Also printed on the sheet: "Wholesalers to the trade in lumber products of all kinds and species!" and "J.B. Hutter, Phone 1434 -- 11 Harrison Street, Lynchburg, Virginia."
So, Hutter was Kaul's sales representative in Lynchburg and this is a sheet from his personalized notepad. Hutter must not have been with Kaul Lumber for long after this sheet was printed, however, because a 1937 issue of American Lumberman states: "JB Hutter of Lynchburg, Va., has become sales representative of Mixer & Co., Buffalo, in Virginia. Mr. Hutter has been with the Kaul Lumber Co., Birmingham, Ala., for several years."
Kaul Lumber Co. has an interesting history that includes a strong Pennsylvania connection and a very minor York connection. Here goes:
- John Kaul Sr. was born in Ebersberg, Bavaria, on June 18, 1814.1 He left Bavaria in 1844 and eventually joined other colonists from his native country in St. Marys, Pennsylvania. He built a log house there and married Kunegunda Brindle in September 1844.2
- One the many children of John and Kunegunda was Andrew Kaul, who was born July 15, 1845, in St. Marys. After finishing his schooling, Andrew became involved in the lumber trade:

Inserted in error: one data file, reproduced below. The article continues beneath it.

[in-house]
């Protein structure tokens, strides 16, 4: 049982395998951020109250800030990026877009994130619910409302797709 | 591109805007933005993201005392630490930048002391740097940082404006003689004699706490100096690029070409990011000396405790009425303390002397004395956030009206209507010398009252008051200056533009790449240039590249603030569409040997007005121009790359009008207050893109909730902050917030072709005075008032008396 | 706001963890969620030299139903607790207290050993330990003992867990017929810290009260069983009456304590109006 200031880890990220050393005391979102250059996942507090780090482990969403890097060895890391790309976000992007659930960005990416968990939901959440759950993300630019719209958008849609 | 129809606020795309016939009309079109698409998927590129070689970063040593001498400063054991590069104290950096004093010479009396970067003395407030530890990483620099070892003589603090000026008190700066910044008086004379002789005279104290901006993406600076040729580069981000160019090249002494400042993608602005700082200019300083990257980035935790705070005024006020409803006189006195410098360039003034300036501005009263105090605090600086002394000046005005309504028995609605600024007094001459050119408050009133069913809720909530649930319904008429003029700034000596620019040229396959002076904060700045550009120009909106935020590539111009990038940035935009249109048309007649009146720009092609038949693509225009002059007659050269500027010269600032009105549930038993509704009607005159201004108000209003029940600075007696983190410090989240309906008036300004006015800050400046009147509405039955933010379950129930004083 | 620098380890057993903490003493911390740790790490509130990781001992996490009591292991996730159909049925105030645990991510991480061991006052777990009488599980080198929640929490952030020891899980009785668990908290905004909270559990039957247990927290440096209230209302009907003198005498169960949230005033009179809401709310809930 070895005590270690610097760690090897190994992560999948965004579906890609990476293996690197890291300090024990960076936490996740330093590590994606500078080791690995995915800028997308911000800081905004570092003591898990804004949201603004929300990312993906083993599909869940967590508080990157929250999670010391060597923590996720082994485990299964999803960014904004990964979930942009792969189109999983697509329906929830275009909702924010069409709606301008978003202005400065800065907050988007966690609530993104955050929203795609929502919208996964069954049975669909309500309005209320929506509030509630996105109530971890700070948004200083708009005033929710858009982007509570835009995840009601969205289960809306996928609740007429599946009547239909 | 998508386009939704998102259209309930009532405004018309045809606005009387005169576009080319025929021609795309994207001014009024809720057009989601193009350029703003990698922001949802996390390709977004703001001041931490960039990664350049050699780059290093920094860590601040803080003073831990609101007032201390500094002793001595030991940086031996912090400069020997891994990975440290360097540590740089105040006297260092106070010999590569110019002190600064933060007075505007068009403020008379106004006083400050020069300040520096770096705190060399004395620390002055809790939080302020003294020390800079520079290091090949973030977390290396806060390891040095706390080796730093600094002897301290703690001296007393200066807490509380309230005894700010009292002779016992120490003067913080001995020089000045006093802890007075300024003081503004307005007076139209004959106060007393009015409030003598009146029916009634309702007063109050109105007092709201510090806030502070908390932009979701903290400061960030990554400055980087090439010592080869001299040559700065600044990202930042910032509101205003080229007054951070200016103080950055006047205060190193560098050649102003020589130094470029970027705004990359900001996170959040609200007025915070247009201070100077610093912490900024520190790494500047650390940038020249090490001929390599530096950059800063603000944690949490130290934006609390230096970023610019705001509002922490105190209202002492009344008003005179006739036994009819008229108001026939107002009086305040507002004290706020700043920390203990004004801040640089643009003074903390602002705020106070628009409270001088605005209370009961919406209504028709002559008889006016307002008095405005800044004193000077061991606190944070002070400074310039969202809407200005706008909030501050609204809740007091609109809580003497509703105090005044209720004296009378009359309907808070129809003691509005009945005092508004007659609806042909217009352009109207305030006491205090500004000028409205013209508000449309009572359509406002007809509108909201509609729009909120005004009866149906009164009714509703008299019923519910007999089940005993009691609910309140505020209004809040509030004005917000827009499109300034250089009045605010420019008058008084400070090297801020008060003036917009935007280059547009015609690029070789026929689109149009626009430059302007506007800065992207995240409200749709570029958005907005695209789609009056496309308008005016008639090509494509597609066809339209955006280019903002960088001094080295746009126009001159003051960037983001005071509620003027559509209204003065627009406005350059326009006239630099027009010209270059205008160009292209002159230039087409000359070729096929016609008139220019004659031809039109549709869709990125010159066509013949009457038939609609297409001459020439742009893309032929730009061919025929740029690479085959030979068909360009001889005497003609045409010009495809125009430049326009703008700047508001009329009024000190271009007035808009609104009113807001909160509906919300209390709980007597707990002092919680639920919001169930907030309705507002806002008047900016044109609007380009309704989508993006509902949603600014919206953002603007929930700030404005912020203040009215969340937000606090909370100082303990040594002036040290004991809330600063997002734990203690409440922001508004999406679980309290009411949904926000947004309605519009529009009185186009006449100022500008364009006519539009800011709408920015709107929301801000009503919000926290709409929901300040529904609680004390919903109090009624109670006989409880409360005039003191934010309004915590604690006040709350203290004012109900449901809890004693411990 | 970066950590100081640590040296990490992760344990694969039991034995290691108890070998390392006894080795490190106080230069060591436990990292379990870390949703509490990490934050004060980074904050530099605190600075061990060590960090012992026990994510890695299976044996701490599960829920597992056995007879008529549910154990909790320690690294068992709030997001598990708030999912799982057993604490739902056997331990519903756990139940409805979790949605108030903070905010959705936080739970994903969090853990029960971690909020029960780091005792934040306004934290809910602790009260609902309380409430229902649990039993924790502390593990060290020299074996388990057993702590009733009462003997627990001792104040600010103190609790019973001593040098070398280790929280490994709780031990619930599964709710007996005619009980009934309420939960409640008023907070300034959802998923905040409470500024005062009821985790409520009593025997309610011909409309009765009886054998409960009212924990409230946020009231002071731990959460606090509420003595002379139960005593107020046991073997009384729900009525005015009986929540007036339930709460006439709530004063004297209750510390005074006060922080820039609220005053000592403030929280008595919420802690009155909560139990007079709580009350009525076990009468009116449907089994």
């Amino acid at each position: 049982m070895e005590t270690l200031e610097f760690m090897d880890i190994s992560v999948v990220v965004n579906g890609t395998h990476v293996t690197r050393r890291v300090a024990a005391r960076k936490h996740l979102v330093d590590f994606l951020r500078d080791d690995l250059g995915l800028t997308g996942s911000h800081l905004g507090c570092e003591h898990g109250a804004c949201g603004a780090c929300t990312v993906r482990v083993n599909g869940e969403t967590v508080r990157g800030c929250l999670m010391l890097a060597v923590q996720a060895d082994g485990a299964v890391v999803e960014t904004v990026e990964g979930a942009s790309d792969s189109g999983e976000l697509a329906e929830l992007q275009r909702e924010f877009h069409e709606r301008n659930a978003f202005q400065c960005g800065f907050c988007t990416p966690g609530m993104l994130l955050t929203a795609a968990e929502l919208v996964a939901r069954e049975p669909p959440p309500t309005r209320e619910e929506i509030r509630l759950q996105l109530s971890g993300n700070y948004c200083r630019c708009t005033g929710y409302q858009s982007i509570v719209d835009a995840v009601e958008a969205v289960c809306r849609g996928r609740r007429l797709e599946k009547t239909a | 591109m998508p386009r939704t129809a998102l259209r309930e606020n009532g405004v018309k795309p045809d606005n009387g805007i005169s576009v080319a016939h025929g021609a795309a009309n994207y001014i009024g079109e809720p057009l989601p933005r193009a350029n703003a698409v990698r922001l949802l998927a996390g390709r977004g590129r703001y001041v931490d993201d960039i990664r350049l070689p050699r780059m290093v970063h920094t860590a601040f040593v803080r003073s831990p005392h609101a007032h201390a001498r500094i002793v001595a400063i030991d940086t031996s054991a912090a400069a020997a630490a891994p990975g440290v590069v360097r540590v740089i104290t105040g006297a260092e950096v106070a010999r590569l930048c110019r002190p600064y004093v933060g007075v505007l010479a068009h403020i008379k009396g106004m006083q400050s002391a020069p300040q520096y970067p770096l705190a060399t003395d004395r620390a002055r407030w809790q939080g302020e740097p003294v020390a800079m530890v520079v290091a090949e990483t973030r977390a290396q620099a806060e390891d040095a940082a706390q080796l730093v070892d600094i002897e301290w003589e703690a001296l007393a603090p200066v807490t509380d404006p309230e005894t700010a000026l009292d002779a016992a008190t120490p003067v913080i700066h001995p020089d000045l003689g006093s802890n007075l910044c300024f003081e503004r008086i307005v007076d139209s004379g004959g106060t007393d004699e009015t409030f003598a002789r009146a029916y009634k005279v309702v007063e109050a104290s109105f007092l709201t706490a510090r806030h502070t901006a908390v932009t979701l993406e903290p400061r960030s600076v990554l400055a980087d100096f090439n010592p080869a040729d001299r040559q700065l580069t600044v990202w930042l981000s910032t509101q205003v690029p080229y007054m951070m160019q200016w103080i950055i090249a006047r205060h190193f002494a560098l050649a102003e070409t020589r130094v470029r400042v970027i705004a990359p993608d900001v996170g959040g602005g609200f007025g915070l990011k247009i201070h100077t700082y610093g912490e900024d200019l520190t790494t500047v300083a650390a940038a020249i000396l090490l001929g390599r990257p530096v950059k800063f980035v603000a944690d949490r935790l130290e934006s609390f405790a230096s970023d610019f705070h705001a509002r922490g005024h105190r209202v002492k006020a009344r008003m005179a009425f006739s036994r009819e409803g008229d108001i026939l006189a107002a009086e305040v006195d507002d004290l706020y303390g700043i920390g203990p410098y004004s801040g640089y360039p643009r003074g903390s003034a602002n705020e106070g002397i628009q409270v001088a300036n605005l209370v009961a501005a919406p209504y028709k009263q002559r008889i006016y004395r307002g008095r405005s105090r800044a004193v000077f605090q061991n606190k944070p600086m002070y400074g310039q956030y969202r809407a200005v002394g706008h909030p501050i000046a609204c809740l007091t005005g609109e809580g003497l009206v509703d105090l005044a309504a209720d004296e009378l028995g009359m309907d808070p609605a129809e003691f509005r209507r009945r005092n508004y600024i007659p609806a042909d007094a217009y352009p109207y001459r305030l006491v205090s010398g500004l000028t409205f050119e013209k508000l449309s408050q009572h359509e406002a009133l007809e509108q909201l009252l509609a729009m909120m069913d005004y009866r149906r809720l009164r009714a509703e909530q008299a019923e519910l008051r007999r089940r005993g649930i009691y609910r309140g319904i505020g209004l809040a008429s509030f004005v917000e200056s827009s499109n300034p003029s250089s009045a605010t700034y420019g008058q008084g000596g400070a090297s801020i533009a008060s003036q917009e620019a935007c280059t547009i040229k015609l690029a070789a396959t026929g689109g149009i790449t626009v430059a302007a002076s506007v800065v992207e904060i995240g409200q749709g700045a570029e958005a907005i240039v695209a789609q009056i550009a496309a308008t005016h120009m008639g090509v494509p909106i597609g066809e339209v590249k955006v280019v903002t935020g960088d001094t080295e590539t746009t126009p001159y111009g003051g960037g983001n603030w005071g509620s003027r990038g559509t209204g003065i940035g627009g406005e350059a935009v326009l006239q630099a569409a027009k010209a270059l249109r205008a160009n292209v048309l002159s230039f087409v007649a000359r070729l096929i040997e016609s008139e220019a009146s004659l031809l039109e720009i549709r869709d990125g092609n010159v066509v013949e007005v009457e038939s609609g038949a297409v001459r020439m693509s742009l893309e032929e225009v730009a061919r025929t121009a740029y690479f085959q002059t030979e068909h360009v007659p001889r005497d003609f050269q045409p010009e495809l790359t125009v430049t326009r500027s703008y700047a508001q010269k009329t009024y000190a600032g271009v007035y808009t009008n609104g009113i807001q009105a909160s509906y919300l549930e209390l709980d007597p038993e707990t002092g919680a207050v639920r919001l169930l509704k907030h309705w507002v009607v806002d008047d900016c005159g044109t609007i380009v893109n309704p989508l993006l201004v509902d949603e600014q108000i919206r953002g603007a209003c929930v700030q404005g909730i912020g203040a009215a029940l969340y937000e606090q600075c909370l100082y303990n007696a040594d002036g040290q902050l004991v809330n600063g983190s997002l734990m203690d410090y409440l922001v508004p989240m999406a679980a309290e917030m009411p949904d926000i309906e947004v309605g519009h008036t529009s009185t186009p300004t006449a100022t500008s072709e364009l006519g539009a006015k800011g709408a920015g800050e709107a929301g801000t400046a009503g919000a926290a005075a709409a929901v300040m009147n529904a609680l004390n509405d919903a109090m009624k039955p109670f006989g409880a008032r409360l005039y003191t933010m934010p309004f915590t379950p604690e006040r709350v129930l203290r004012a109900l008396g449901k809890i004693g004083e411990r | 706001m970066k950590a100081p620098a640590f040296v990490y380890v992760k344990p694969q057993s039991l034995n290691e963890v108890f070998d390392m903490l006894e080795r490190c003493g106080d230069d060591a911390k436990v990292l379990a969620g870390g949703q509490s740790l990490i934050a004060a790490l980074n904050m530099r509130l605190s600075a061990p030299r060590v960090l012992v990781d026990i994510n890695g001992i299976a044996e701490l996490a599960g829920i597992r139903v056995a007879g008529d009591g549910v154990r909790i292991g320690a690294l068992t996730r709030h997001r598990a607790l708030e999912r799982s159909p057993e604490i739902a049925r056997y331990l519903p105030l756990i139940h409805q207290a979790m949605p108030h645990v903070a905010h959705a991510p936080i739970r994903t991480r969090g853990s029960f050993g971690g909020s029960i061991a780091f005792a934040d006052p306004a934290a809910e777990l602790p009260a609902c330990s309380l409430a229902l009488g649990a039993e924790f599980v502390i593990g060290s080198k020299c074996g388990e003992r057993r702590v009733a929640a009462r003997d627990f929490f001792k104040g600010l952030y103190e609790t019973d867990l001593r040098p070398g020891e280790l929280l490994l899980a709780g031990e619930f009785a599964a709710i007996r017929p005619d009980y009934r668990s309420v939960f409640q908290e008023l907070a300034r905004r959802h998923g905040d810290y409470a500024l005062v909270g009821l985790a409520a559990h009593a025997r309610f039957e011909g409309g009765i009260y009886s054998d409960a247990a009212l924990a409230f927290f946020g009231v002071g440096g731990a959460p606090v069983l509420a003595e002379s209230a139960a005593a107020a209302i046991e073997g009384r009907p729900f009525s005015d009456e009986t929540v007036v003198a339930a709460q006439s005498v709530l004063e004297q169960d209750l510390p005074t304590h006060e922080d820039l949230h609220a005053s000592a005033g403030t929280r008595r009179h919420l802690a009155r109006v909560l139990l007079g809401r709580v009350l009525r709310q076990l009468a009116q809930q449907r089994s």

During the following year  he worked for Joseph Lanzel and Peter Kleixner, who were getting out square timber on the Sinnemahoning. In 1864 he and Mr. Lanzel took a contract to supply square timber to Col. Noyes and Simon Cameron, which contract they completed successfully, by delivering their rafts at Marietta, Penn. This partnership was continued, following up the first by a second contract, to cut and peel pine logs for Mr. Bryan of Philadelphia. This necessitated the employment of a number of men, and proved very successful. In 1865 their operations were transferred to West Creek, where they were the pioneers of the woods. Their contract was with Herdick, Lentz & White of Williamsport.3Andrew Kaul married Walburga Lanzel in 1865 and their first child was John Lanzel Kaul, who was born in October 1866 and went on to serve as president of Kaul Lumber Co. Andrew, meanwhile, returned to St. Marys in 1868 and purchased some pine lands east of there, including some acreage from Sebastian Weis of York, Pa.
- And so John Lanzel Kaul (pictured at right), the grandson of John Kaul Sr. of Bavaria, followed his father, Andrew Kaul, into the lumber trade. In Alabama, he eventually took the idea of a completely contained industry to its fullest conclusion by establishing Kaulton, a company town.4
The Birmingham Public Library's department of archives and manuscripts has the following description of how Kaul built his lumber empire in Alabama: